On July 18, the Bank of England marked the bicentenary of Jane Austen’s death by officially unveiling a new £10 note in her honor, the second in a series designed to replace paper currency with a more rugged polymer. It would be nice to imagine that someone at the bank had been reading Thomas Piketty’s Capital in the Twenty-First Century (2014) and thought this an appropriate way of acknowledging the woman who figures in it as one of our most clear-sighted guides to the origins of current economic arrangements: one who grasped, in Piketty’s words, “the hidden contours of wealth and its inevitable implications for the lives of men and women…with a verisimilitude and evocative power that no statistical or theoretical analysis can match.” But Austen’s shrewdness about money seems to have been far less on anyone’s mind than a desire to rectify the absence of women other than the queen on British currency. (Churchill had pushed prison reformer Elizabeth Fry off the £5 note in 2013.)
It’s more than a little ironic, then, that what appears on the new £10 bill is not an authentic image of Austen but a prettified, Victorian version first circulated by her nephew, James Edward Austen-Leigh, as a frontispiece for his 1870 Memoir of his aunt. Based on a sketch of Austen by her sister Cassandra that is often said to be the only surviving portrait of the novelist—about this too there is controversy1—the Memoir’s version erases the downward-drooping lines around the eyes and mouth, plumps the cheeks, and softens the compressed lips into the hint of a smile, thus effectively airbrushing the sharp, rather dour original. Even the ruffles at the cheek and neck contribute to the effect, as does the cropping of the crossed arms that helped to give Cassandra’s portrait its faint air of defiance.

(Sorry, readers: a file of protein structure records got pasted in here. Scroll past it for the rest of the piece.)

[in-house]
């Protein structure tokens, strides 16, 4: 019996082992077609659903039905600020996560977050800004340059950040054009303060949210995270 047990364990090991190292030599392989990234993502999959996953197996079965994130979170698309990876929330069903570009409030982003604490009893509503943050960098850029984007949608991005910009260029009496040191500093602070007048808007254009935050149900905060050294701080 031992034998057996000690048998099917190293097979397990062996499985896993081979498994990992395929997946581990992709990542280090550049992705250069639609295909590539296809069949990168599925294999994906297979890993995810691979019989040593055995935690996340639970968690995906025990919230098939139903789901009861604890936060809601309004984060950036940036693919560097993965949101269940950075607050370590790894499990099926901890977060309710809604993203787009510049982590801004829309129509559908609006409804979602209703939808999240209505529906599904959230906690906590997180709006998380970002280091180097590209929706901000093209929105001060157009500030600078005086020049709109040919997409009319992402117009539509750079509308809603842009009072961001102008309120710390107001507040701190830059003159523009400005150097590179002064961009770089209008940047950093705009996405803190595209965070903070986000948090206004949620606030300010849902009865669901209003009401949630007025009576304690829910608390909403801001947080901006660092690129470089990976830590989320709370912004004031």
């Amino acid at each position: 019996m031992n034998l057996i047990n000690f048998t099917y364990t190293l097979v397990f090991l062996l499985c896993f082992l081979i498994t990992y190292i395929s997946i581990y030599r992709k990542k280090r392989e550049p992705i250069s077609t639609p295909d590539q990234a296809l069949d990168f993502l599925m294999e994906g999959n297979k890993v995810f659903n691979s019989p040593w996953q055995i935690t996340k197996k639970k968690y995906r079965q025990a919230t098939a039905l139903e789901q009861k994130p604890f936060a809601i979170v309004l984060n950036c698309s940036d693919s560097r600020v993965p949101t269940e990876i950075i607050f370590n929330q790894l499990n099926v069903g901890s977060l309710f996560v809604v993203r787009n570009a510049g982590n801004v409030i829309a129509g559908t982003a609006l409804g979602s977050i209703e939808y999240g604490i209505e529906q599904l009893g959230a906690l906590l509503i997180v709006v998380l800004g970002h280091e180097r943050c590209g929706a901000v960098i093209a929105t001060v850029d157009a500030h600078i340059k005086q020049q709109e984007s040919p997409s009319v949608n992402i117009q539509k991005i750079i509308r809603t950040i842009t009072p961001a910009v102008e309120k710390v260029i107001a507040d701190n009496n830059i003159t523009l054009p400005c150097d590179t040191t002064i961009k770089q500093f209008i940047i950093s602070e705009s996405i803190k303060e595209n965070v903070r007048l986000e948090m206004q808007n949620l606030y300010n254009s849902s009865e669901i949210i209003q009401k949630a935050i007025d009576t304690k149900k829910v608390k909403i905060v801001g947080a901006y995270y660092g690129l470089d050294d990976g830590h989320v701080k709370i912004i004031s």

Austen’s Victorian relatives were notoriously anxious lest she appear not genteel enough for contemporary tastes, and the bank’s designers have duly obliged them by backgrounding her image with one of Godmersham Park, the landed estate owned by the wealthy relatives who had adopted one of her brothers when he was an adolescent. Like the other great houses Austen visited, this was a place at which she always remained something of an outsider—a point rightly emphasized in Lucy Worsley’s new biography of the novelist, Jane Austen at Home. To compound the offense, the bank has reproduced on the £10 bill an anodyne quotation from Pride and Prejudice (1813)—“I declare after all there is no enjoyment like reading!”—that is actually spoken by one of the novel’s snobs, Caroline Bingley, as she yawns and flings aside a book picked up only because it’s the second volume of one Darcy has chosen. Miss Bingley, in fact, has been “quite as much engaged in watching Mr. Darcy’s progress through his book, as in reading her own.”
Tinkering with Austen’s image has a…
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